Intel’s Sandy Bridge-E launch and the SC11 conference dominated the headlines this last week. But AMD also managed to get a few words in with the launch of its Opteron 6200 series. In spite of this Intel managed to soak up most of the spotlight as evidenced by the one sidedness of the reviews this week.
Dustin Sklavos of Anandtech took a look at one of the cheaper Ultrabooks on the market, the Toshiba Portege Z835. Priced at $879 and on sale for $799 the Z835 is a good choice if portability is your greatest concern. But when compared to its lower priced competition like Lenovo’s X120e, which we review earlier this year, the Z835 looks less appealing. The cost difference is between them is about $400, and even if you add in the $100 to $200 for an SSD upgrade, there’s still a $200 dollar price advantage in favor of the X120e. Admittedly the Z835 will no doubt win when it comes to raw performance, but the X120e can make up the difference with its superior keyboard and matte screen. When it comes down to it, Ultrabooks are just not cheap enough yet to be a truly compelling offering in the market place.
Over at the Tech Report Geoff Gasior reviewed Intel’s new Sandy Bridge-E desktop CPU. He noted that although Sandy Bridge-E is the fastest desktop CPU in the world, the launch as a whole feels a little rushed due to the X79’s lack of real improvement over the P67, and beta AHCI and RAID drivers from Intel. He also found that Sandy Bridge-E puts out a considerable amount of heat as evidenced by the chip throttling itself when he raised clocks into the 4.5Ghz range. Of the four motherboards he tested Sandy Bridge-E on, Intel’s DX79SI and ASUS’s P9X79 PRO were his top picks. Sandy Bridge-E is here, but for many it just doesn’t warrant upgrading from their 2500 or 2600K’s, maybe Ivy Bridge will change that.
Patrick Schmid and Achim Roos of Tom’s Hardware found that Intel’s Sandy Bridge-E is actually a less efficient CPU than the original. With similar clock speeds and no GPU many expected that Sandy Bridge-E would improve upon the original’s performance per watt numbers. The fact that Sandy Bridge chips are superior to their upsized, and GPU-less, Sandy Bridge-E brethren came as a bit of a surprise. It seems that the two extra cores and chunk of cache consume more power than their impact on performance merits. Although some have pointed out that the lack of efficiency might be attributable to the quad channel memory controller. Whatever the case, Sandy Bridge-E is another example that efficiency does not scale linearly with performance.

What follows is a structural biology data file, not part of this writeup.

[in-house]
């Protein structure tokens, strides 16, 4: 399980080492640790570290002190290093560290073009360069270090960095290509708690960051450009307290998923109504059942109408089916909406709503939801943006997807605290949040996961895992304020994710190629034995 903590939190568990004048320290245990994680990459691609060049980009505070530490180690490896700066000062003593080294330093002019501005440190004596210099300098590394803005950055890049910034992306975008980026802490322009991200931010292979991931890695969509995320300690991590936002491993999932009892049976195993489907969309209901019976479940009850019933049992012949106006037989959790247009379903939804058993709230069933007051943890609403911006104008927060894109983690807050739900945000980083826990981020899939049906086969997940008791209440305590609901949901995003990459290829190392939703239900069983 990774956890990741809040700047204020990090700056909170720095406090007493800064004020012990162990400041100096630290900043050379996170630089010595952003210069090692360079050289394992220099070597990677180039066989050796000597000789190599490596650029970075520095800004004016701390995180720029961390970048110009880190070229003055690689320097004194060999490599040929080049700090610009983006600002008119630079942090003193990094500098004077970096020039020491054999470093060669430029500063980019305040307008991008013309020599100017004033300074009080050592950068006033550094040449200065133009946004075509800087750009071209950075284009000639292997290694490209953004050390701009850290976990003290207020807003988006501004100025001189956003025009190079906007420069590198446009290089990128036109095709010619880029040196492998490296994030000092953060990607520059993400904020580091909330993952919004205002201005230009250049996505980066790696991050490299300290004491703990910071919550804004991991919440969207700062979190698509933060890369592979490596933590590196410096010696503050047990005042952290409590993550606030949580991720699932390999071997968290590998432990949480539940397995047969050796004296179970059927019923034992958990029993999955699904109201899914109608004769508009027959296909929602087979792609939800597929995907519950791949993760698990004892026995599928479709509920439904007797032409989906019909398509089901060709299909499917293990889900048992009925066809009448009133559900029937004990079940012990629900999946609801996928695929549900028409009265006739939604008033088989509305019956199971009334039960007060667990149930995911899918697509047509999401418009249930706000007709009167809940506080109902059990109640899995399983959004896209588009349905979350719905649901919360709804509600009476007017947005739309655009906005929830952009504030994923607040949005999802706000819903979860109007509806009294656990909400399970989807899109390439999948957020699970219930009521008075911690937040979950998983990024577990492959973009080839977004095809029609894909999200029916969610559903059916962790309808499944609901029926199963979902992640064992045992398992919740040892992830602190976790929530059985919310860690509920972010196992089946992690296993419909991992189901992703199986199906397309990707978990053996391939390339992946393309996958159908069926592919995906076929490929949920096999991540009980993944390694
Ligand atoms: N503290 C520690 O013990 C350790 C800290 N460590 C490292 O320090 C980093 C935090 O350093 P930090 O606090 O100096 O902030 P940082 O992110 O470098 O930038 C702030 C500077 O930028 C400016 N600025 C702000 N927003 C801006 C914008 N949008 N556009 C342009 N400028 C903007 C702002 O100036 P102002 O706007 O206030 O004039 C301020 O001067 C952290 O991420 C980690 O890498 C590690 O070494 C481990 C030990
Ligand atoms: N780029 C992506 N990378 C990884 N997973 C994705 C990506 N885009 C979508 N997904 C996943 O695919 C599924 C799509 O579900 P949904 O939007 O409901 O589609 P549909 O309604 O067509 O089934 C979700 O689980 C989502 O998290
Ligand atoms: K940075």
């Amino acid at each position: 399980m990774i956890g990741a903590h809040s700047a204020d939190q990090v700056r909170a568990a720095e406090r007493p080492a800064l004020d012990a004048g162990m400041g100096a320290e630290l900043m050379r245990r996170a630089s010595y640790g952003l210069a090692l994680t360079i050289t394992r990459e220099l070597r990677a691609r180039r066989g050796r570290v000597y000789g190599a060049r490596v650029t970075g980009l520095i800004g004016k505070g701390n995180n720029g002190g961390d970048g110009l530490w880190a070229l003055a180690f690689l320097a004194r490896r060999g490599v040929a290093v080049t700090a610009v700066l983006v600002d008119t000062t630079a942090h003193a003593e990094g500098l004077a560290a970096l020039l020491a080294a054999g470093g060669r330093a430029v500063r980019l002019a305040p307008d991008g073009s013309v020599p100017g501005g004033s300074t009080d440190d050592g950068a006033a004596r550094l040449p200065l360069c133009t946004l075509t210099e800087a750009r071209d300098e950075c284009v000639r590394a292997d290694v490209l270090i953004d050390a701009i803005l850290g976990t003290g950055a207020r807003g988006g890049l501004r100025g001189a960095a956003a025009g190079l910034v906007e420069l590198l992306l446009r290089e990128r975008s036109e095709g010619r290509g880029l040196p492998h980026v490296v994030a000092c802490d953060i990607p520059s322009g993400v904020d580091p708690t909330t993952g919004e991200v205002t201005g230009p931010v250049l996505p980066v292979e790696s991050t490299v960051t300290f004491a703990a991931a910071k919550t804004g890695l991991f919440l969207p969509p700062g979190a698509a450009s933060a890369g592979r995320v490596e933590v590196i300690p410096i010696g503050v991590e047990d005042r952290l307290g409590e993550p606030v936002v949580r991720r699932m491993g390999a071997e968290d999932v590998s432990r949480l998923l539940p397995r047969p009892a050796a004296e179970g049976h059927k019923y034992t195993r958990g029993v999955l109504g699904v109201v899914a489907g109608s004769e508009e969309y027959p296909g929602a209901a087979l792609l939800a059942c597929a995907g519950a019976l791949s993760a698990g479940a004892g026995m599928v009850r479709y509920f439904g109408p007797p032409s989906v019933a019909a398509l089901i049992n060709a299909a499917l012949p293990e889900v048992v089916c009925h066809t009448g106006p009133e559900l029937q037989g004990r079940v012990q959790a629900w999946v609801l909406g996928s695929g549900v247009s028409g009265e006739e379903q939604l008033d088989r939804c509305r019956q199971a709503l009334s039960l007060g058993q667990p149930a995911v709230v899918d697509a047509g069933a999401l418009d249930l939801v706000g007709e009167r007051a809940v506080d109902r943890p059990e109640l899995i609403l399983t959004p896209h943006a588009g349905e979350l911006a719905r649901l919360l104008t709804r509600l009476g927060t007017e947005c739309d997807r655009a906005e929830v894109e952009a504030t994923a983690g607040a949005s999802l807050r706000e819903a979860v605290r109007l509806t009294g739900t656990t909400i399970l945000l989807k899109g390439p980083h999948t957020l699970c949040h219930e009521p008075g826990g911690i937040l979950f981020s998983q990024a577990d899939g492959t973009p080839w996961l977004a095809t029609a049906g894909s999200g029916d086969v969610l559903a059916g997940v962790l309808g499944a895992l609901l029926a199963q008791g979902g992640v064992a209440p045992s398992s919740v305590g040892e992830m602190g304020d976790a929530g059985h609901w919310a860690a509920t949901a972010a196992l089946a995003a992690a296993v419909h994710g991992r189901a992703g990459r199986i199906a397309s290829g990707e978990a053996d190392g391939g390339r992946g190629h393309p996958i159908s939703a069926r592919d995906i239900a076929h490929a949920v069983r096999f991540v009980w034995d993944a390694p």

Anandtech’s Johan De Gelas took a brief look at AMD’s new Opteron 6200 series finding that Interlagos is an odd beast. In quite a few of the applications he tested the new Opterons were only marginally ahead of their predecessors. Idle power consumption is lower in applications that are core-gating aware, and slightly higher under full load when compared to the 6100 series. Still, in certain applications the 6200’s can be up to 32 percent faster than the 6100’s and the 6200’s are faster in single threaded workloads to boot. So Interlagos is better than Magny-cours, but it’s not really the game changer that AMD needs in the server market. Johan’s working on a part II, so check back for that next week.
Rounding out our lineup this week we have Guru3D Hilbert Hagedoorn’s review of the nicest X79 motherboard on the market. ASUS’s Rampage IV Extreme sports the same red and black aesthetic found on all of the Republic of Gamers branded motherboards. In addition this board offers a lot of features, many of them being hardcore overclocking specific. For example the Rampage IV has a dual bio switch, a CPU power switch, and error code reader, and even a special device called the OC key which can overlay clock speed and voltage information from the motherboard onto your monitor independent of your OS. With a bit of tweaking the Sandy Bridge-E chip was running at 5GHz and putting up Cinebench numbers that were very similar to AMD Interlagos chip from the Anandtech review. ASUS has once again produced a motherboard that is suited to hardcore overclocking like no other. Records were meant to be broken, and with this board in the hands of enthusiasts it’s only a matter of time.S|A
Latest posts by Thomas Ryan (see all)
- AMD Launches the Radeon RX 470 and RX 460 - Jul 28, 2016
- Considering AMD’s RX 480 Compatibility Mode - Jul 11, 2016
- Investigating Thermal Throttling and Undervolting on AMD’s RX 480 - Jul 1, 2016
- AMD’s Radeon RX 480: A Review - Jun 29, 2016
- AMD Launches its 7th Generation of Mobile APUs - May 31, 2016